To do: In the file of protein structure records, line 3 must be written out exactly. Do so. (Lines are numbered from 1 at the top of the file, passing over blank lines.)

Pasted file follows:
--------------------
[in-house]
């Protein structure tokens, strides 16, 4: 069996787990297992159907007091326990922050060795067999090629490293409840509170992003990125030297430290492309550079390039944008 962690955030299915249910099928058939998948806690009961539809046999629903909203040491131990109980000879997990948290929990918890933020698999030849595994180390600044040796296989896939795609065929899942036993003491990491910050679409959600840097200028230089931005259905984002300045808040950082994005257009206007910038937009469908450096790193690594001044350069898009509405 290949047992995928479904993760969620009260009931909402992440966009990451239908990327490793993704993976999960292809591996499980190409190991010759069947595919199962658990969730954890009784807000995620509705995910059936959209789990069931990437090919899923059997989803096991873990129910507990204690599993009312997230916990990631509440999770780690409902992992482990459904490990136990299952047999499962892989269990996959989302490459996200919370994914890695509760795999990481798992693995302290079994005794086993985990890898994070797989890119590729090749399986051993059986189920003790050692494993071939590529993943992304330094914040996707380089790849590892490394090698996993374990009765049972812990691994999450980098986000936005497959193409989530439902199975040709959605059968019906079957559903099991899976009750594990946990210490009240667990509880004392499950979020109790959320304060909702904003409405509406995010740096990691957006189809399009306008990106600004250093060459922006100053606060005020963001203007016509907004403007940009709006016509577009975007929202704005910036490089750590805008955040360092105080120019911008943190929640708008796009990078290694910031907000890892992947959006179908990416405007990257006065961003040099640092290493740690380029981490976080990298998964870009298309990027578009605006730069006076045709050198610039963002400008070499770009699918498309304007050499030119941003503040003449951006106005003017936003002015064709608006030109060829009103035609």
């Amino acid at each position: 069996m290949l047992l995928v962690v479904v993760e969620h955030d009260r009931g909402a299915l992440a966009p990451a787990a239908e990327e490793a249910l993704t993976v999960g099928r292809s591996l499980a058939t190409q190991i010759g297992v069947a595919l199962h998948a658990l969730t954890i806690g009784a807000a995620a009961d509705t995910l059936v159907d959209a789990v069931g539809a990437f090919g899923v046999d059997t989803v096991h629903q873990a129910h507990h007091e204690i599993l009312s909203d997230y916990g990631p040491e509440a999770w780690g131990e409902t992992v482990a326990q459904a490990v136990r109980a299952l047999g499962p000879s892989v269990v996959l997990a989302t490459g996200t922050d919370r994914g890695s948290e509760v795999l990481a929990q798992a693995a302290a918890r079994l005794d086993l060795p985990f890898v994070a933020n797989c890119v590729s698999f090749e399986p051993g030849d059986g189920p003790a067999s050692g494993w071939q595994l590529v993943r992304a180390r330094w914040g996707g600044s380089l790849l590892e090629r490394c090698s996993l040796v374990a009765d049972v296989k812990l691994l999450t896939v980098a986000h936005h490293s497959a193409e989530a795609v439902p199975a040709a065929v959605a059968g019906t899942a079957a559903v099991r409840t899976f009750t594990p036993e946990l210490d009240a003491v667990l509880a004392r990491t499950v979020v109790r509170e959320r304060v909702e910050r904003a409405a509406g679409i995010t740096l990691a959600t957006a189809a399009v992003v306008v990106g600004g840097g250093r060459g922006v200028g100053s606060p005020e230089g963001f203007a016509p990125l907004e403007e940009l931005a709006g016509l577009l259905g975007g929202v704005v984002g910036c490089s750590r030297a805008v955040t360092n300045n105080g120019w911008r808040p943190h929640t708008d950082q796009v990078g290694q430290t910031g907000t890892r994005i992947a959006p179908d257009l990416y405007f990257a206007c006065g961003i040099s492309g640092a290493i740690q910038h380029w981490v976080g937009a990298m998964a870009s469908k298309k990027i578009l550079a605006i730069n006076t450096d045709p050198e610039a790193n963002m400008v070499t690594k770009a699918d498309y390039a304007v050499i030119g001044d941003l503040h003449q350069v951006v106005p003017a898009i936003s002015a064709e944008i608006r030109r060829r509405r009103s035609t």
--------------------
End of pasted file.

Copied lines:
């Amino acid at each position: 069996m290949l047992l995928v962690v479904v993760e969620h955030d009260r009931g909402a299915l992440a966009p990451a787990a239908e990327e490793a249910l993704t993976v999960g099928r292809s591996l499980a058939t190409q190991i010759g297992v069947a595919l199962h998948a658990l969730t954890i806690g009784a807000a995620a009961d509705t995910l059936v159907d959209a789990v069931g539809a990437f090919g899923v046999d059997t989803v096991h629903q873990a129910h507990h007091e204690i599993l009312s909203d997230y916990g990631p040491e509440a999770w780690g131990e409902t992992v482990a326990q459904a490990v136990r109980a299952l047999g499962p000879s892989v269990v996959l997990a989302t490459g996200t922050d919370r994914g890695s948290e509760v795999l990481a929990q798992a693995a302290a918890r079994l005794d086993l060795p985990f890898v994070a933020n797989c890119v590729s698999f090749e399986p051993g030849d059986g189920p003790a067999s050692g494993w071939q595994l590529v993943r992304a180390r330094w914040g996707g600044s380089l790849l590892e090629r490394c090698s996993l040796v374990a009765d049972v296989k812990l691994l999450t896939v980098a986000h936005h490293s497959a193409e989530a795609v439902p199975a040709a065929v959605a059968g019906t899942a079957a559903v099991r409840t899976f009750t594990p036993e946990l210490d009240a003491v667990l509880a004392r990491t499950v979020v109790r509170e959320r304060v909702e910050r904003a409405a509406g679409i995010t740096l990691a959600t957006a189809a399009v992003v306008v990106g600004g840097g250093r060459g922006v200028g100053s606060p005020e230089g963001f203007a016509p990125l907004e403007e940009l931005a709006g016509l577009l259905g975007g929202v704005v984002g910036c490089s750590r030297a805008v955040t360092n300045n105080g120019w911008r808040p943190h929640t708008d950082q796009v990078g290694q430290t910031g907000t890892r994005i992947a959006p179908d257009l990416y405007f990257a206007c006065g961003i040099s492309g640092a290493i740690q910038h380029w981490v976080g937009a990298m998964a870009s469908k298309k990027i578009l550079a605006i730069n006076t450096d045709p050198e610039a790193n963002m400008v070499t690594k770009a699918d498309y390039a304007v050499i030119g001044d941003l503040h003449q350069v951006v106005p003017a898009i936003s002015a064709e944008i608006r030109r060829r509405r009103s035609t």